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New PCR Tests for Equine Hepatitis Virus

Monday, May 21, 2018

In recent years a high number of new viral species have been identified using various molecular techniques that do not depend on the in vitro culture of the agents. A high per cent age of the new viruses may be refractory to efforts to establish an in vitro culture system.  Currently in the equine, there are at least 4 viruses that can establish a chronic and/or persistent infection. Three (NPHV, TDAV, and EqPeg) are in the family Flaviviridae, genus Hepacivirus which also contains the human hepatitis C virus. The fourth virus (EqPV) is in the family Parvoviridae and is yet unclassified as to genus. 

All four of the viruses have been linked to liver disease in horses either by their association with hepatitis C or by preliminary findings in clinically ill horses. The difficulty in establishing causality is that 5-15% of normal horses may be chronically infected. At present, we know very little about the natural spread of these agents, but we do know that biological materials used in the equine industry are contaminated with these viruses, especially pooled plasma and serum products.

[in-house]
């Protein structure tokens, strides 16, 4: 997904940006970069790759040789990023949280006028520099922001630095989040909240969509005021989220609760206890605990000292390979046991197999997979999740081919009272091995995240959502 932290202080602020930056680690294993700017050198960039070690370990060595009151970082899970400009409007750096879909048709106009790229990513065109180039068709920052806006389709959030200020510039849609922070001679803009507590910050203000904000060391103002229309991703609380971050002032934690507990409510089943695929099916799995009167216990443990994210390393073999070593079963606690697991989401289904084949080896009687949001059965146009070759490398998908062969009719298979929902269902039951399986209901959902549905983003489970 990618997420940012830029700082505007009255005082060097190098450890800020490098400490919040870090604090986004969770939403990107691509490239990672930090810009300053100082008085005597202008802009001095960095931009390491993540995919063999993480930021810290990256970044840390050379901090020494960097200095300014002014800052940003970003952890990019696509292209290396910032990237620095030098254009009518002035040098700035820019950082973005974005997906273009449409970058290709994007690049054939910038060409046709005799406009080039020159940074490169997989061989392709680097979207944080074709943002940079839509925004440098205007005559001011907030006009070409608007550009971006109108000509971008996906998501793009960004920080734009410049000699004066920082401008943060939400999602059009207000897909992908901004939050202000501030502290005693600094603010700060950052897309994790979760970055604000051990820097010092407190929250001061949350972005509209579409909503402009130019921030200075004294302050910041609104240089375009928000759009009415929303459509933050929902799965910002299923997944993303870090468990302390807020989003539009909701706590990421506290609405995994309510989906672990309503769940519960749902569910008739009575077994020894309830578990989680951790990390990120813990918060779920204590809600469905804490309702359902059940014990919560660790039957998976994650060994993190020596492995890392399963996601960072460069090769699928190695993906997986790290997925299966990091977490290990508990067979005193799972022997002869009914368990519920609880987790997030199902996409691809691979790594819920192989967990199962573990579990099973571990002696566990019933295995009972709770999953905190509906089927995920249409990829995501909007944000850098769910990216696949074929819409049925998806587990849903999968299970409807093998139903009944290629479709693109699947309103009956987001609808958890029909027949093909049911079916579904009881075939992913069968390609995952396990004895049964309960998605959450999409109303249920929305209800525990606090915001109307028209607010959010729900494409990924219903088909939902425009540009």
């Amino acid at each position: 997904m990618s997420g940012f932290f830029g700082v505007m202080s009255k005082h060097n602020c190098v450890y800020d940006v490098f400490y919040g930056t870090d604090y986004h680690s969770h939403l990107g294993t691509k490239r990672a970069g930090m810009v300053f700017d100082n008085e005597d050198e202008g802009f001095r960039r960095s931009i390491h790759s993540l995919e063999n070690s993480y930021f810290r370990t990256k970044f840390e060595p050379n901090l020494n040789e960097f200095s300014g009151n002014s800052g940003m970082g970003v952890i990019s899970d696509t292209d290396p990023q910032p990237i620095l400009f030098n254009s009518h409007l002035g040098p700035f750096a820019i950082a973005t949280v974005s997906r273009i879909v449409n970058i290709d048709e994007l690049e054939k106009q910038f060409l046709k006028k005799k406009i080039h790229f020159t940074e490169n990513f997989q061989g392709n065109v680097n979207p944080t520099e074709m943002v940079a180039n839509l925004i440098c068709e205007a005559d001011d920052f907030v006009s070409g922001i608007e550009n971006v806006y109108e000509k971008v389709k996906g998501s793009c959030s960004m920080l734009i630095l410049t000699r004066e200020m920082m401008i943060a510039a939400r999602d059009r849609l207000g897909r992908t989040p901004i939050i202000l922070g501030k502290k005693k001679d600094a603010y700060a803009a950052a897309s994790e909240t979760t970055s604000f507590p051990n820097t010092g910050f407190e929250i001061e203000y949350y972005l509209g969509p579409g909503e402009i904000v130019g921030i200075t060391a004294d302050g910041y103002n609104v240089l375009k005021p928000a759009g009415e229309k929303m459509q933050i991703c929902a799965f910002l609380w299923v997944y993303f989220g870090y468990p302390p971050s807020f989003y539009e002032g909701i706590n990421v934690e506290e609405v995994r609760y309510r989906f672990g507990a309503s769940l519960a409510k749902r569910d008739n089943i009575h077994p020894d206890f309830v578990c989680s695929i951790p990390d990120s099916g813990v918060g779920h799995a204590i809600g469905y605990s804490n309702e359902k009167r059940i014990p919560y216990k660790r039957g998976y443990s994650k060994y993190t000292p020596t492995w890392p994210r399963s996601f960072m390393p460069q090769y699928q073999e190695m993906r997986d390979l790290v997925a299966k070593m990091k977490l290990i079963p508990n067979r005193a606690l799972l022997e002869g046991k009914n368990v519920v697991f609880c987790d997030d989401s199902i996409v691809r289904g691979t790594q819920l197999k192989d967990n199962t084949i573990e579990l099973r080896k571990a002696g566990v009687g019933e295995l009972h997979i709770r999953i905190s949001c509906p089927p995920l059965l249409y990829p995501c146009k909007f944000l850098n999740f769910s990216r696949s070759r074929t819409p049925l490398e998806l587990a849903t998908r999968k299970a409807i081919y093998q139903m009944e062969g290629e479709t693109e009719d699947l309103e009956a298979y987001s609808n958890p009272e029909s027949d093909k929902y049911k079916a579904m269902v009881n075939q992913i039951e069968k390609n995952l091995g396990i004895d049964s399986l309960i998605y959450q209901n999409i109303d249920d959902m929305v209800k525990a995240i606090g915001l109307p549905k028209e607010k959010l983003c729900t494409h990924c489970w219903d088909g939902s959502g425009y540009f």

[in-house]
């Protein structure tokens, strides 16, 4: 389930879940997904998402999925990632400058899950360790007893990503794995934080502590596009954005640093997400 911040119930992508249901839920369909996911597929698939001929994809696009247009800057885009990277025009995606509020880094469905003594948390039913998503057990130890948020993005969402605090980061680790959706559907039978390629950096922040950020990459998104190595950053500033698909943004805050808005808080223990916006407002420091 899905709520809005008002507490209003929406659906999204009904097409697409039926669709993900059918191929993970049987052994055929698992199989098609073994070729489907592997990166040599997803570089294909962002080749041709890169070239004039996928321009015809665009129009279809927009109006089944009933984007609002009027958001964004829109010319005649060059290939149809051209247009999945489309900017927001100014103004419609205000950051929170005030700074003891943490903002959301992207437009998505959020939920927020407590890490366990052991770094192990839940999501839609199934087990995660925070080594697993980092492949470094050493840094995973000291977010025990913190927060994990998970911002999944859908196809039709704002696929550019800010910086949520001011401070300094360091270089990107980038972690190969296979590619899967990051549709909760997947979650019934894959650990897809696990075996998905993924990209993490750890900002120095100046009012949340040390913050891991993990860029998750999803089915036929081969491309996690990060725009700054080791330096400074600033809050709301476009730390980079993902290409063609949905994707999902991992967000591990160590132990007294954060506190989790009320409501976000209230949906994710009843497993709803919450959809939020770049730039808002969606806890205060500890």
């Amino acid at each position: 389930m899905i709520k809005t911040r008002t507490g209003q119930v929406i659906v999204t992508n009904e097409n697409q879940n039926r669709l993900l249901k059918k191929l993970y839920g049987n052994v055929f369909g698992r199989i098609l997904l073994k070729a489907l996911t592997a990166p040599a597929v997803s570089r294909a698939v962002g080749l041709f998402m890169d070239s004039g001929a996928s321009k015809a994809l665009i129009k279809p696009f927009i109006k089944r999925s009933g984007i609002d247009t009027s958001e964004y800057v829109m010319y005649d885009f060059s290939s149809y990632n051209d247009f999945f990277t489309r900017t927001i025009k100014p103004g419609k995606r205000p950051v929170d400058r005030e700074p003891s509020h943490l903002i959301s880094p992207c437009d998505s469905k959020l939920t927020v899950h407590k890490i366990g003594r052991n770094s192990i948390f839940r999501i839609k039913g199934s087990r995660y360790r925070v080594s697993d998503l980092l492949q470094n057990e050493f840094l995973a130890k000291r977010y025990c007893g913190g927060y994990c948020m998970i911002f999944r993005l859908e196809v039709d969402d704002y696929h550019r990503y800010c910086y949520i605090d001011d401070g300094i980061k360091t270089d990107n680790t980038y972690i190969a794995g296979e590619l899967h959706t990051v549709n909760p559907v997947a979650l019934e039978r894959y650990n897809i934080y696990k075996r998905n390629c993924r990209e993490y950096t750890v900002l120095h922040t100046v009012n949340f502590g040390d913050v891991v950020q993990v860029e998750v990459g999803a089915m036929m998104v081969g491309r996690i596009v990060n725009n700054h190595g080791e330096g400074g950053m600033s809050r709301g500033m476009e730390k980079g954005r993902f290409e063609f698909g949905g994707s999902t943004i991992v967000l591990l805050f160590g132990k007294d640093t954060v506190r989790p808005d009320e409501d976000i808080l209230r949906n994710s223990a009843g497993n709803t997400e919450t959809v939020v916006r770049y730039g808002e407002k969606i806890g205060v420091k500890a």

The Animal Health Diagnostic Center has developed a panel of PCR tests for the detection of these viruses. At present, we consider these tests as for “research and informational” purposes only as the complete validation of the tests has not been done mainly because of inadequate sequence data available to properly assess the universality of the PCR primers. We will provide testing services to practitioners who wish to explore the clinical relevance of these agents and to providers of equine biologicals who wish to eliminate chronic shedding animals from their production units. The routine sample for PCR testing is a serum sample. If horses are showing signs of liver disease, a biopsy specimen would also be appropriate. To defray test development costs, the fee for testing is $100/sample of serum or unfixed tissue. Formalin-fixed tissue can be tested but there is an additional $20 extraction fee.

If you wish to assist in helping to define the clinical relevance of these agents, we have two projects that need funding in order to continue to develop materials for enhanced capability to define the pathogenesis of these viruses.  Simply click on the ”Giving” tab on the main webpage and read about the two projects associated with the Equine “Hepatitis” program. 

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